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Regio- and Stereospecific Analysis of Triacylglycerols—A Brief Overview of the Challenges and the Achievements

Institute of Organic Chemistry with Centre of Phytochemistry, Bulgarian Academy of Sciences, 1113 Sofia, Bulgaria
Author to whom correspondence should be addressed.
Symmetry 2022, 14(2), 247;
Submission received: 20 October 2021 / Revised: 29 November 2021 / Accepted: 9 December 2021 / Published: 27 January 2022


The efforts to reveal, in detail, the molecular and intramolecular structures of one of the main lipid classes, namely, triacyl-sn-glycerols, which are now known to affect their specific and important role in all living organisms, are briefly overviewed. Some milestones of significance in the gradual but continuous development and improvement of the analytical methodology to identify the triacylglycerol regio- and stereoisomers in complex lipid samples are traced throughout the years: the use of chromatography based on different separation principles; the improvements in the chromatographic technique; the development and use of different detection techniques; the attempts to simplify and automatize the analysis without losing the accuracy of identification. The spectacular recent achievements of two- and multidimensional methods used as tools in lipidomics are presented.

1. Introduction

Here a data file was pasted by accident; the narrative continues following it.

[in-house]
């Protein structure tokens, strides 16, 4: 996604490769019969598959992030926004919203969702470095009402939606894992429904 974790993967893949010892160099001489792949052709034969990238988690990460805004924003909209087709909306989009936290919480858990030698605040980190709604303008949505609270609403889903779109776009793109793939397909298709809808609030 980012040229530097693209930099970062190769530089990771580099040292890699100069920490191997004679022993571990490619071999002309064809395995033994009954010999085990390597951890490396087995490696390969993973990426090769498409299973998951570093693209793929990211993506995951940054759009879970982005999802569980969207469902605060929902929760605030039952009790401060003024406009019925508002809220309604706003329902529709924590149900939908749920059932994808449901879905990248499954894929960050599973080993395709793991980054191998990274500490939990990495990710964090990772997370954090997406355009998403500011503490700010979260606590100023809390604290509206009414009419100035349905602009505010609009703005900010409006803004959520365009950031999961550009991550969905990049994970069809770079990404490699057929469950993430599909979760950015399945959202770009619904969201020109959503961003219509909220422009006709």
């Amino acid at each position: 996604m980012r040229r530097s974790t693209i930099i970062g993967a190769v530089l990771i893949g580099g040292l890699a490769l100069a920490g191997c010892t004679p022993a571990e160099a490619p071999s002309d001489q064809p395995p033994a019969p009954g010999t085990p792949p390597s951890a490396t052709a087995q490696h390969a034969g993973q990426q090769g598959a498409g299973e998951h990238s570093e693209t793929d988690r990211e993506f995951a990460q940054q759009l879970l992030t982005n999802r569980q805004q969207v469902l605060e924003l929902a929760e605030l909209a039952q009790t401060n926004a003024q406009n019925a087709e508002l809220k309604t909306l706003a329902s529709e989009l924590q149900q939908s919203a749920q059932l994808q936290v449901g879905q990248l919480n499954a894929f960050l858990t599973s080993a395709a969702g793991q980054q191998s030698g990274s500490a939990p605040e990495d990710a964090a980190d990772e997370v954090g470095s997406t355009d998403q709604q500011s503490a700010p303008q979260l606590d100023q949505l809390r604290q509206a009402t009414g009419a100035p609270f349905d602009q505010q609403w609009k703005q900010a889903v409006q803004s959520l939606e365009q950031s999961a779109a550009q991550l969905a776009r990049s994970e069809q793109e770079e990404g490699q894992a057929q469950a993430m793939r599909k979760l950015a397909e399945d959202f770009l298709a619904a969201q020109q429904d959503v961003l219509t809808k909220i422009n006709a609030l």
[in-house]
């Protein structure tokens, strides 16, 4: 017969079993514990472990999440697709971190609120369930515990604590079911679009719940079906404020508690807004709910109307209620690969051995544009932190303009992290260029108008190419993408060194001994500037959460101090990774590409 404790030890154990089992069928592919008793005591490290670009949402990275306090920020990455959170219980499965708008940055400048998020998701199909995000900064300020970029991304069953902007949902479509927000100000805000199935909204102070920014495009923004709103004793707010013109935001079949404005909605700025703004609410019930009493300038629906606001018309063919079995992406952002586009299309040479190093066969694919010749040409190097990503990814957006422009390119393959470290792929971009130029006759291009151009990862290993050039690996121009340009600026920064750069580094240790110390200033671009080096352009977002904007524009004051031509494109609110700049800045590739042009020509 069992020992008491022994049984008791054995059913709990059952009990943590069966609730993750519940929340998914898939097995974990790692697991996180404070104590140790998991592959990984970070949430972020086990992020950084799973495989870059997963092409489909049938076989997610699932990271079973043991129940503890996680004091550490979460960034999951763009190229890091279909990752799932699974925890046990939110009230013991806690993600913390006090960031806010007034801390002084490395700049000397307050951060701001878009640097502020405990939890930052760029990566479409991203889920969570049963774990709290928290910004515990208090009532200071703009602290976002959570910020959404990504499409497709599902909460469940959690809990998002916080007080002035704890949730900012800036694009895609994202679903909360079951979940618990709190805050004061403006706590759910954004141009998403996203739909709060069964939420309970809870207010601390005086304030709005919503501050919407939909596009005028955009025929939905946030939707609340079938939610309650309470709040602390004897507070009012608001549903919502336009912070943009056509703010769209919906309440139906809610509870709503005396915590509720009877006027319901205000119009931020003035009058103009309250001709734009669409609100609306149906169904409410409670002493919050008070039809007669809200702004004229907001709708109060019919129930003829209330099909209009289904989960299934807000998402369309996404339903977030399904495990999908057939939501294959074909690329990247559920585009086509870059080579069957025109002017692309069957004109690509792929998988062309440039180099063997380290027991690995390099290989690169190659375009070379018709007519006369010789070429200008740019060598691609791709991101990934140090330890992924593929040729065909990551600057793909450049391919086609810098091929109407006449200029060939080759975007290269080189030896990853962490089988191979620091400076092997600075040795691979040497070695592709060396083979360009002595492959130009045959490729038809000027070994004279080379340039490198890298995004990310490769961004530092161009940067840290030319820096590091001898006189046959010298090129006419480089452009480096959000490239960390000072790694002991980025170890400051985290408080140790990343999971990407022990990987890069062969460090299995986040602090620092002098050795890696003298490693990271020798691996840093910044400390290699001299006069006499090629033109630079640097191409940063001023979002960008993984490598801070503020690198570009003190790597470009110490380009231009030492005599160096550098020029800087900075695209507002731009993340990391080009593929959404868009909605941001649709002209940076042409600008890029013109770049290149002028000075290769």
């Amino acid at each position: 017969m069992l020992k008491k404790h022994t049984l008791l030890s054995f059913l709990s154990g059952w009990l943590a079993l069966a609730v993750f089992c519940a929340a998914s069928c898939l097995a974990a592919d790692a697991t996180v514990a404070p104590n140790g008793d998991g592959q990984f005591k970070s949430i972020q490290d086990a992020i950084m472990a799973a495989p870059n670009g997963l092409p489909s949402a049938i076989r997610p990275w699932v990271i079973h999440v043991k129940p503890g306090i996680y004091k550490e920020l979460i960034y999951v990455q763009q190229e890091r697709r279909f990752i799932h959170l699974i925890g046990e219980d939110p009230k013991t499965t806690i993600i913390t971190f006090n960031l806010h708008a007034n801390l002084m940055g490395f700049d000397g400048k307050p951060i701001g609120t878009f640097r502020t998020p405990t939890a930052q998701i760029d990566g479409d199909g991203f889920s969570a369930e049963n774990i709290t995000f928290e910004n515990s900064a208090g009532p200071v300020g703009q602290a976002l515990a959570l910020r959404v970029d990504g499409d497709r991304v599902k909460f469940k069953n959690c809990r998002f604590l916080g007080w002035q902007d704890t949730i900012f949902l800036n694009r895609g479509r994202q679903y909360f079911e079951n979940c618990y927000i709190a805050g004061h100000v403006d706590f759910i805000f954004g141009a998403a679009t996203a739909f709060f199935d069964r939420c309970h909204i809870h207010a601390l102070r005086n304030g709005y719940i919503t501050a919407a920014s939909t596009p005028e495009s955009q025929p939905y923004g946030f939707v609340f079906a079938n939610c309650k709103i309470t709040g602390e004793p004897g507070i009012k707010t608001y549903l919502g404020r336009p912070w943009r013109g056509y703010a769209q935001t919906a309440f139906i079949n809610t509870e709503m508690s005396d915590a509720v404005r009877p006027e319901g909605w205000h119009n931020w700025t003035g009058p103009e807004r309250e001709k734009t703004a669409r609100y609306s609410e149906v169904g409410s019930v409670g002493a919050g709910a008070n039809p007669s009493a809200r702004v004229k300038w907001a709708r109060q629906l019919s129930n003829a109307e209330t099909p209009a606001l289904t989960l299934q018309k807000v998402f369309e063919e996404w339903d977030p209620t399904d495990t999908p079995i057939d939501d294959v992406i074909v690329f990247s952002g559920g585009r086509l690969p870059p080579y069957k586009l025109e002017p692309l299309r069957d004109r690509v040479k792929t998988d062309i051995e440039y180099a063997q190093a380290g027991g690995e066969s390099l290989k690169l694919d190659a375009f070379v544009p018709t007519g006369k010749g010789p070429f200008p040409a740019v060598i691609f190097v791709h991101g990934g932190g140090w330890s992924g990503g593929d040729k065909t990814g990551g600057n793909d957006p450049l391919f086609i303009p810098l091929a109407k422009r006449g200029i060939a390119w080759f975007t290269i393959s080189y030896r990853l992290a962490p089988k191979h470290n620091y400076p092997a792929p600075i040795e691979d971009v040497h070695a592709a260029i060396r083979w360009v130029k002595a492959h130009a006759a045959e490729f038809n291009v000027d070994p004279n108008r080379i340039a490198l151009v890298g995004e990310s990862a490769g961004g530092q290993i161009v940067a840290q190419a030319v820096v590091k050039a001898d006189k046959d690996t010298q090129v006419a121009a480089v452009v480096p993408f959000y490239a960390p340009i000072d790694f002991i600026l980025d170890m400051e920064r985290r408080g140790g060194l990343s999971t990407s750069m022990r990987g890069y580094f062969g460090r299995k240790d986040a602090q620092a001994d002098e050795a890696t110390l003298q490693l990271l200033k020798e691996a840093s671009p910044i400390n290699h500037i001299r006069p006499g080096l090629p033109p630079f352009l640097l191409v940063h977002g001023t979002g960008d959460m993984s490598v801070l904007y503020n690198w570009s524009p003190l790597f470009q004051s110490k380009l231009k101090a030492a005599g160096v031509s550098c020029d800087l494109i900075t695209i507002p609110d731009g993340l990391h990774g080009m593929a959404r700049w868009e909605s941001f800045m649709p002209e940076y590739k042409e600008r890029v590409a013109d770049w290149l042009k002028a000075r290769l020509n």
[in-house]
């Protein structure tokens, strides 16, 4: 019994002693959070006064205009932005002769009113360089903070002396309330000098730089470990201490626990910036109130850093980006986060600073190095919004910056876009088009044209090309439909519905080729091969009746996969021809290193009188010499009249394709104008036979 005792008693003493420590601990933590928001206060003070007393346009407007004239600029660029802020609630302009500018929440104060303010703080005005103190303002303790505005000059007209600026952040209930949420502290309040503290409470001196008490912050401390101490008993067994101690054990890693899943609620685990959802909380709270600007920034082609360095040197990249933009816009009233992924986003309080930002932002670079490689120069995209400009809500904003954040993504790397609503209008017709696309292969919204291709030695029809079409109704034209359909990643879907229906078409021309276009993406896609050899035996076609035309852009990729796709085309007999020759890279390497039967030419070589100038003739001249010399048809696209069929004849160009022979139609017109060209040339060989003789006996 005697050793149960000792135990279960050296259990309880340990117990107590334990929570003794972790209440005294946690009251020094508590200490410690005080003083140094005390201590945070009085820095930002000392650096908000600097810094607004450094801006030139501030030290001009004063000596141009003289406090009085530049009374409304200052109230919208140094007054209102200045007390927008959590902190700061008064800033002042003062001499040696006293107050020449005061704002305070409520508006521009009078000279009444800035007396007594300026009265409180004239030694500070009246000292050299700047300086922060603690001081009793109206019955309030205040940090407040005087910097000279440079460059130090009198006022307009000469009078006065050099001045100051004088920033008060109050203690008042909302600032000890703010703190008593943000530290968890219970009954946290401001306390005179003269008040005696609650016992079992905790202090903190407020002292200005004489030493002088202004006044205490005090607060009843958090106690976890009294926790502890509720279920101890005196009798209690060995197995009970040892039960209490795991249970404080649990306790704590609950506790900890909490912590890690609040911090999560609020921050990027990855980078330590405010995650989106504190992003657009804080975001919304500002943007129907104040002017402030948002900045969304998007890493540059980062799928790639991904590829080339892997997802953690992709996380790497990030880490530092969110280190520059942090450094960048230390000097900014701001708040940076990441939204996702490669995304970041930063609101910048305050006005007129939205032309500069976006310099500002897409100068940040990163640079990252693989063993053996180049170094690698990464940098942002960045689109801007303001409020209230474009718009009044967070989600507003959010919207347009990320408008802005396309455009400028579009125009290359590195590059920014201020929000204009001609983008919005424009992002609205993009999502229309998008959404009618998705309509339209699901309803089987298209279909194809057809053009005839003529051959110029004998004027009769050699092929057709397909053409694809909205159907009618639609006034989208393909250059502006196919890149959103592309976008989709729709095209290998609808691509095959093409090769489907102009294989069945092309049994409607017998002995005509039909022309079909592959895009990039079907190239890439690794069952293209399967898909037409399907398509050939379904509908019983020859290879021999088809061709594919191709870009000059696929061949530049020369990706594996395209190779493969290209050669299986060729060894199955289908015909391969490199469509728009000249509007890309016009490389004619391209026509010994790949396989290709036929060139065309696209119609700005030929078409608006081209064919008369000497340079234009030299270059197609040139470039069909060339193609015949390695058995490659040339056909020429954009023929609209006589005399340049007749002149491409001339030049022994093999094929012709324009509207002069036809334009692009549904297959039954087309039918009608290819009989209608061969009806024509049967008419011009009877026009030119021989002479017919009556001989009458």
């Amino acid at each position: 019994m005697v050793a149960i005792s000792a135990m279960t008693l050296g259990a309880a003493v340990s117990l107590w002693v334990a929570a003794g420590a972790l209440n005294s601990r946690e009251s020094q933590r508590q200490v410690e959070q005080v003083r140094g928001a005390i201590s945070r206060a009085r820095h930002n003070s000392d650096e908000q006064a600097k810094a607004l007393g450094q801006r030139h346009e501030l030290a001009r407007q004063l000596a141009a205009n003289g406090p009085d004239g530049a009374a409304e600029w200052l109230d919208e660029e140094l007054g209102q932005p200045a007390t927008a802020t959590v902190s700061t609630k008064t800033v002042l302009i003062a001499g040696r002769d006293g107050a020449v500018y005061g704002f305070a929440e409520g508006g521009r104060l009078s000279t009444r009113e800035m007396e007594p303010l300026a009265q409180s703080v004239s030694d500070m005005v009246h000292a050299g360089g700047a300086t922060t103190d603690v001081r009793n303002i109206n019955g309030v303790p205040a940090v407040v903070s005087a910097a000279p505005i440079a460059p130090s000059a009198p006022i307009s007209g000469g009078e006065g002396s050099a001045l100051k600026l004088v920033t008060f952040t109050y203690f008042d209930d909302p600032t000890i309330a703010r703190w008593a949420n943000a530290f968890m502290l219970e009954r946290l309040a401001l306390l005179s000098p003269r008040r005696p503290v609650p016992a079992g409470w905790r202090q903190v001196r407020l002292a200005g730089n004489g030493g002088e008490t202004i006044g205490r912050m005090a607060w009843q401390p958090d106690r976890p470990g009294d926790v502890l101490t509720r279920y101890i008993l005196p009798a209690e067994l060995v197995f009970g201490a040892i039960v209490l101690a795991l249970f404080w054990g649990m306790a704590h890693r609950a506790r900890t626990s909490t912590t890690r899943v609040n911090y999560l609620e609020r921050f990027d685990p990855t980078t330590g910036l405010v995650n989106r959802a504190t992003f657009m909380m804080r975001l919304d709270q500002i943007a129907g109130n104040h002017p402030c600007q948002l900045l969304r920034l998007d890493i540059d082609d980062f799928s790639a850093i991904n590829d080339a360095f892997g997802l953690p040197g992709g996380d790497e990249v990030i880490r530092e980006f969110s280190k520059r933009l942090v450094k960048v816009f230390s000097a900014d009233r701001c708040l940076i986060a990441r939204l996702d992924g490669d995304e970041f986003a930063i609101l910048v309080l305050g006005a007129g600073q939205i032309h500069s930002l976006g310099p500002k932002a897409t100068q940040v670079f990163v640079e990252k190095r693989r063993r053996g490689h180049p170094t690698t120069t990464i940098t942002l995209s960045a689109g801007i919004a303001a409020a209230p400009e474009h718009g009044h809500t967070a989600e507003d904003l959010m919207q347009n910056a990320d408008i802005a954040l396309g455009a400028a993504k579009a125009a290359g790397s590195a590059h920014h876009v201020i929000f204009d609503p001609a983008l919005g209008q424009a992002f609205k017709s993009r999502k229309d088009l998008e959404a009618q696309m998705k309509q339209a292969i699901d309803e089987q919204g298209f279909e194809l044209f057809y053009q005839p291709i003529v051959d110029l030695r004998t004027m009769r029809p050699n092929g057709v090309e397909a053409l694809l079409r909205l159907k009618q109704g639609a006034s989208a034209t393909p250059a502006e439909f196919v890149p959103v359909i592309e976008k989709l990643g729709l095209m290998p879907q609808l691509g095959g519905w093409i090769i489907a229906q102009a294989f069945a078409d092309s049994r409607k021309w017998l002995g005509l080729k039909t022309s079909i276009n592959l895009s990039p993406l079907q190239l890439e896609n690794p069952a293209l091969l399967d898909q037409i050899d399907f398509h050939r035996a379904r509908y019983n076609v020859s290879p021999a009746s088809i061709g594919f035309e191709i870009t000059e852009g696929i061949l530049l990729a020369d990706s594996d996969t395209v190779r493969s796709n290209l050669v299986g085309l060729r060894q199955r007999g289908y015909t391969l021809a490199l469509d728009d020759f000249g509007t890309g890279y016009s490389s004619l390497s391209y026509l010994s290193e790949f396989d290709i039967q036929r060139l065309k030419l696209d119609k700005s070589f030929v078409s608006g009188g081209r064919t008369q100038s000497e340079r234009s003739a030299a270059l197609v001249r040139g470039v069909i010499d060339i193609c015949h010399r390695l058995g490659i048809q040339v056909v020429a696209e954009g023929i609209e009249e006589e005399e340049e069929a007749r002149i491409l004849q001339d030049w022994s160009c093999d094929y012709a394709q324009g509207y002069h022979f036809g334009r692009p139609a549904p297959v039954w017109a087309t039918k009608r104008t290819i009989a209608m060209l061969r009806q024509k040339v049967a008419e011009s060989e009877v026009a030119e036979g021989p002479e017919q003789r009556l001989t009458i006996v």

Triacylglycerols (TAGs further in the text), or triglycerides (as they were denoted previously), or triacyl-sn-glycerols (as they are denoted more correctly at present), consist of a glycerol moiety in which the three hydroxyl groups (-OH further in the text) are esterified with fatty acids (FAs). Triacylglycerols are the main and most abundant class of simple lipids, denoted as simple because they yield two types of primary products per molecule in hydrolysis: glycerol and fatty acids [1]. The need to know, in detail, the TAG molecular and intramolecular structures is determined by their specific role in the life of plants, animals and humans: (i) TAGs are the main component of natural oils and fats of plant and animal origin, including all edible oils [1]; (ii) TAGs are one of the main energy sources for living organisms [2]; (iii) TAGs are the most important source of FAs that are essential for human health [3]; (iv) the intramolecular structure of TAGs strongly influences both the digestibility and metabolism of dietary FAs [4]. On the other hand, the TAG composition of plants is impacted by cultivar, harvest period and geographical origin [5,6,7,8], while that of animals depends on feeding as well [9,10]. Thus, the detailed examination of the TAG molecular structure has always been one of the main tasks of lipid analysis. The problem that the analysis faces is that since natural TAGs are produced by enzymatic synthesis, a center of asymmetry exists at position 2 [11] (Figure 1), while, in addition, each of the three -OH groups might be esterified by a different FA. Indeed, in most fats and oils, FAs are usually limited to the 20 most abundant in nature (out of the approximately 1000 described as yet [11]), but even these are of different chain lengths, might have different numbers, positions and configurations of double bonds and may esterify any of the -OH groups, leading to the formation of a spectacular number of TAG species in many natural lipids (consider milk fat, fish oil, other marine organisms or bacteria, for example). Thus, depending on the FA structure and position on the glycerol backbone, the simple lipid class of TAGs presents a number of different structures, including regioisomers and/or enantiomers, creating a serious challenge for efforts aimed at determining their molecular and intramolecular structures.